The visit of King Jigme Khesar Wangchuk of Bhutan and his queen, Jetsun Pema, as last-minute chief guests to the Republic Day celebrations has charmed India's political elite, what with a likely meeting with Congress Vice-President Rahul Gandhi (the Congress scion went for Khesar's wedding to Thimphu in 2011) expected to consolidate the special relationship with the Himalayan kingdom.
This is the third time a Bhutanese king has taken the salute at Republic Day — Jigme Dorji, whose friendship with Nehru set the tone of the unique India-Bhutan relationship, came in 1954. His son, Jigme Singye, was chief guest twice, in 1984 and in 2005. The fact that the current monarch ignored all the taunts describing him as a “last-minute filler” (he was supposed to have stepped in when the Sultan of Oman withdrew at the last minute) only vindicates the degree to which Delhi returns the affection.
There is much that the rest of South Asia can learn from the incredibly equal India-Bhutan relationship. For a start, bilateral trade in 2011-12 was $433 million, of which Indian exports stood at $230 million while Bhutanese exports stood at $203 million. Considering 75 per cent of Bhutan's trade is with India, the secret of its high income rests with the sale of Bhutanese power to India from power plants that Indian companies have helped build in Bhutan.
The Chukha and Tala hydel projects were among the first projects built in the Eighties, but in the next few years three hydel projects — Punasangchhu-1, Punasangchhu-2 and Dagachhu — are expected to fuel further growth. With 1,200 Mw installed capacity, Punasangchhu-1 will overtake Tala, whose 1,020 Mw installed capacity remains the largest hydel project in Bhutan today.
Then there is the proposed 733-acre Jigmeling special economic zone in Bhutan's southern reaches, bordering Assam, for which the government of Bhutan has recently floated a global bid. Bhutanese officials say they hope Indian industry, especially those based in Assam and West Bengal, will take advantage of the SEZ.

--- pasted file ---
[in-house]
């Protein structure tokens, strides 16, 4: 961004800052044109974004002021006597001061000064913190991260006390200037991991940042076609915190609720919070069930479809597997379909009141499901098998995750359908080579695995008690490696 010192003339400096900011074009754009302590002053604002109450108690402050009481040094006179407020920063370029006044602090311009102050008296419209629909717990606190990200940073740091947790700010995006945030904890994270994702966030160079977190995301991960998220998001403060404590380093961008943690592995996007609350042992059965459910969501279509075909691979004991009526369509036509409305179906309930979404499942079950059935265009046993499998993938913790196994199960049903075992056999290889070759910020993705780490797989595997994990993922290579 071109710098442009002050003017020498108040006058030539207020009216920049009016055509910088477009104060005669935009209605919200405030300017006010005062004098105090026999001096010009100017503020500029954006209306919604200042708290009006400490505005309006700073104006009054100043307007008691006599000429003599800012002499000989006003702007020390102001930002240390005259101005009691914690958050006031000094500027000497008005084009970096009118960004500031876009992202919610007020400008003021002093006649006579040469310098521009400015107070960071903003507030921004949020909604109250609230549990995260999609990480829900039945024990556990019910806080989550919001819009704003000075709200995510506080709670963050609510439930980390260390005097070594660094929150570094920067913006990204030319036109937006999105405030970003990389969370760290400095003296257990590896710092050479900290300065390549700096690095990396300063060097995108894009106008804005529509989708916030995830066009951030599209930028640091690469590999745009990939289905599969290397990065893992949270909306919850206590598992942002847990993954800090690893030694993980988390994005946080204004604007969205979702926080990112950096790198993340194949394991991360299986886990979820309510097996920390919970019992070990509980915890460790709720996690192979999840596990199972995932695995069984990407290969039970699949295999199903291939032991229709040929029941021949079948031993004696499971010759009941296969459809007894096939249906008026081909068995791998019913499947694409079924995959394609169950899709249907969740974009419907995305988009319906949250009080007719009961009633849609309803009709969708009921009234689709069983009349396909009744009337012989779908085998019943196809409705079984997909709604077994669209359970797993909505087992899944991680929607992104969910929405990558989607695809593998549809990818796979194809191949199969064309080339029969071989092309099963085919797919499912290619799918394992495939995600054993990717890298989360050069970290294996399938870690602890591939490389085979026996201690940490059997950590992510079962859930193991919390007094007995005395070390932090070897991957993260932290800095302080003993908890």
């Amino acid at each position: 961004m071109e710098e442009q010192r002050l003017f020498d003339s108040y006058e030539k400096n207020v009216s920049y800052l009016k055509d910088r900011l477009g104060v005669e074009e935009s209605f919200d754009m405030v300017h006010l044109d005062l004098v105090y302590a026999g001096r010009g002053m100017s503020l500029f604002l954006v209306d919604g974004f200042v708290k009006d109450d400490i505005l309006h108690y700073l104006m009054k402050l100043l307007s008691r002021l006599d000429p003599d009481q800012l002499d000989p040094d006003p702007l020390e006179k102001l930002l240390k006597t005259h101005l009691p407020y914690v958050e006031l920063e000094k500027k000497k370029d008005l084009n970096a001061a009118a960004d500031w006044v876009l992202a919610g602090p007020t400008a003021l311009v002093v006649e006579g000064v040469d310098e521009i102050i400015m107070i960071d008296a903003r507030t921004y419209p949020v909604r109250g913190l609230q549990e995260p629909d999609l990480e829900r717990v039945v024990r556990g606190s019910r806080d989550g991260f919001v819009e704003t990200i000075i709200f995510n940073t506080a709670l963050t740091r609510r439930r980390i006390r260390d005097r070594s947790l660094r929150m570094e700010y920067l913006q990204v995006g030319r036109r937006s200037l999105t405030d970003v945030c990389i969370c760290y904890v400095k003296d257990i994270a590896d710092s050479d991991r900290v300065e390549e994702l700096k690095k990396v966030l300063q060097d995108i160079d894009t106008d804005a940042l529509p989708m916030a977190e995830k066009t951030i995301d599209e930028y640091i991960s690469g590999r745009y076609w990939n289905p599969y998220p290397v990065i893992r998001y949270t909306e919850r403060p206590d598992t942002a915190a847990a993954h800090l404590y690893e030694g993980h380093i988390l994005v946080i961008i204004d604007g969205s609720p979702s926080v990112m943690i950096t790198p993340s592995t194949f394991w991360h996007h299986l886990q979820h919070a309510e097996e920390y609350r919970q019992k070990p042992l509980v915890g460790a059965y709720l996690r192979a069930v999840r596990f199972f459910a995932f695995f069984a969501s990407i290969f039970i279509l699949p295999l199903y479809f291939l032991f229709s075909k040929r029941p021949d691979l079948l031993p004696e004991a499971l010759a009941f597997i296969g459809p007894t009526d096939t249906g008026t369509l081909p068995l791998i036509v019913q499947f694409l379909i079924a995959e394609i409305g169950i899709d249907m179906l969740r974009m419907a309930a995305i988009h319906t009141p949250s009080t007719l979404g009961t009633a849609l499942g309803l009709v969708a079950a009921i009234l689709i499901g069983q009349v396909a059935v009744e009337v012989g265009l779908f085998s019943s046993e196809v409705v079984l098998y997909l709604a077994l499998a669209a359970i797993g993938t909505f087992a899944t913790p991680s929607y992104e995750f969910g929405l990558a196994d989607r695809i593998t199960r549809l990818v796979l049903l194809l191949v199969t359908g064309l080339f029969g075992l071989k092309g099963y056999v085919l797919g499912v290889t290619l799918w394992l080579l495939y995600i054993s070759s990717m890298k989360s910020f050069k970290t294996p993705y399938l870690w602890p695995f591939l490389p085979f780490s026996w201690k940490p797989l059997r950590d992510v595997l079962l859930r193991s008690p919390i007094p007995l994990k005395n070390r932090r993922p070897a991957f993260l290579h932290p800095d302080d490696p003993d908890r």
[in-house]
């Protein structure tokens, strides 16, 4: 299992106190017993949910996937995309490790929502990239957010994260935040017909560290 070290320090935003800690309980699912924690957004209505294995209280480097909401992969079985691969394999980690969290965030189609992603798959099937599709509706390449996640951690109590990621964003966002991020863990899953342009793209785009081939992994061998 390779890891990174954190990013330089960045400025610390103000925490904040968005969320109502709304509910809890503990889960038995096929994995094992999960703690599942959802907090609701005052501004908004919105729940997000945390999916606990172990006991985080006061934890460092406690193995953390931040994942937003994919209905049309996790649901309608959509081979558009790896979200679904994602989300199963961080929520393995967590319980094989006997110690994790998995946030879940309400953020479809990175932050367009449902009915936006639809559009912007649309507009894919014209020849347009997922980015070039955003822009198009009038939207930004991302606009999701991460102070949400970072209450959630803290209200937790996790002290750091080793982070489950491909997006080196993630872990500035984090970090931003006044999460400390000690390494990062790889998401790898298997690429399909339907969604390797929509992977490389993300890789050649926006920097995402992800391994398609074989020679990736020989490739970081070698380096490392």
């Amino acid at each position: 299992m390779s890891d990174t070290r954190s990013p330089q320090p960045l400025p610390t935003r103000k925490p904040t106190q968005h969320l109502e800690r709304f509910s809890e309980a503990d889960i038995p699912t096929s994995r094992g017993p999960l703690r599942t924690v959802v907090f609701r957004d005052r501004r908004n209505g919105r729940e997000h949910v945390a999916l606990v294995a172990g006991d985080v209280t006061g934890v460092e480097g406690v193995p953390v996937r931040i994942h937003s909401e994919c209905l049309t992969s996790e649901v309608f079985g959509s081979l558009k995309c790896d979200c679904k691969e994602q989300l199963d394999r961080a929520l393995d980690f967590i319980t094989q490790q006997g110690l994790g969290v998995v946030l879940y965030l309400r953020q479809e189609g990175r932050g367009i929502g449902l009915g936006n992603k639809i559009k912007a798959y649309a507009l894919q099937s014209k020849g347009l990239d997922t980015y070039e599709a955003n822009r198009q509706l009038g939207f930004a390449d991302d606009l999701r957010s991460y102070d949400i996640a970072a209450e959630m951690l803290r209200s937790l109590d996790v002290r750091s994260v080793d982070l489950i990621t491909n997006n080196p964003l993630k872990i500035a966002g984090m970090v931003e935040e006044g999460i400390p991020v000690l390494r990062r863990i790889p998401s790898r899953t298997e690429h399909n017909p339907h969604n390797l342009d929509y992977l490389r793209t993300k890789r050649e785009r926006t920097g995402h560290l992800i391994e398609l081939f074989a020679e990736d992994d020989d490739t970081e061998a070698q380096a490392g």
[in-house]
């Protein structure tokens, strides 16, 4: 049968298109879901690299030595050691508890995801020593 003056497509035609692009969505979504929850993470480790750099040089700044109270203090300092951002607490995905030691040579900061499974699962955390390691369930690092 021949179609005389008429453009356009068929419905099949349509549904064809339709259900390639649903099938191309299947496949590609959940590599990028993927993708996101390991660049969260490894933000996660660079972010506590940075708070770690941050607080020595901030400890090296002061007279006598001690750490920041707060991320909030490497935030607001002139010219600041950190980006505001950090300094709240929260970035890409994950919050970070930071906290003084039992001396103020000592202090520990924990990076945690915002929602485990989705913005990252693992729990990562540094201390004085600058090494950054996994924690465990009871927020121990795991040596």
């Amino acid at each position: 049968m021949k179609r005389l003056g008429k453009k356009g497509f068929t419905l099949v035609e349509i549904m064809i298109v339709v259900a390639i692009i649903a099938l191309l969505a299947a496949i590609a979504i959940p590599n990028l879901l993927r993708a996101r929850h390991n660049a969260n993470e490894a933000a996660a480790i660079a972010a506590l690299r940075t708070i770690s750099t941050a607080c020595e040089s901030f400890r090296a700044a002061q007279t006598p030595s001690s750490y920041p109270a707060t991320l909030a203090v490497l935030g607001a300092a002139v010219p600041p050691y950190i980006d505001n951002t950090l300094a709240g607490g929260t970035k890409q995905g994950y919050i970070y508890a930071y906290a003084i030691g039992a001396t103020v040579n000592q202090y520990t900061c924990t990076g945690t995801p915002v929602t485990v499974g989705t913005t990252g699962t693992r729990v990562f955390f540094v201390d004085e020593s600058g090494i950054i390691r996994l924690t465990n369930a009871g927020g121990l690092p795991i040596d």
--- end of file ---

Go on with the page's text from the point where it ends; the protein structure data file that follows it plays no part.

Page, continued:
Interestingly, although Bhutan has a fully elected government, headed by Prime Minister Jigme Y Thinley, it is the young king who still wields enormous influence across the country. So, while the Bhutanese government is believed to be making efforts at normalising relations with China, and is responding to efforts by Beijing to demarcate the Sino-Bhutanese border, it is the young king, Jigme Khesar, who has unapologetically declared that he “loves” India.
Certainly, for the rest of South Asia, with whom India has varying degrees of strained relationships, ties with Bhutan have always been a welcome respite. Government officials say they hope the rest of South Asia can learn from the India-Bhutan model, pointing out that Nepal's hydro-electric potential at 88,000 Mw is about three times of Bhutan, at 23,760 Mw.
But Nepal is in the throes of a self-inflicted constitutional crisis, not knowing whether it should go for fresh elections or revive the Constituent Assembly elected in 2008 but hardly met before it was dissolved last May.
India's ties with the Maldives is in even greater disarray, with Delhi turning down a proposed visit by its President Waheed but still unable to make amends with the former President, Mohamed Nasheed, who was deposed in a coup a year ago.
As for the rest of South Asia, the prognosis seems equally uncertain. Talks between India and Pakistan are at a standstill, whether those between the trade ministers of the two sides or those between the two water resources ministers. With Bangladesh, talks on an extradition treaty only indicates the matter of Ulfa leader Anup Chetia, who has been inside Bangladesh territory for about two decades now, is nearing fruition. Meaning, Delhi has been asking Dhaka for Chetia for several years and it is likely he will be handed over soon.
Nevertheless, Delhi remains unable to push for the ratification of the Land Boundary Agreement with Bangladesh or even negotiating the Teesta waters agreement any time soon. Bangladeshi sources say they are, once again, “giving what India wants” but not able to get anything from Delhi.
Clearly, Delhi's South Asia policy seems in total disarray. Under the circumstances, the visit of the Bhutanese king and his gorgeous wife affords some happy distraction.
Political wags point out that with the Gandhi family's generational ties with the dynasties of South Asia — with the Wangchuks of Bhutan, the Bhuttos of Pakistan and Sheikh Hasina Wajed of Bangladesh — it might be a good time to inject the newly-anointed Congress vice-president into the vagaries of South Asian politics.
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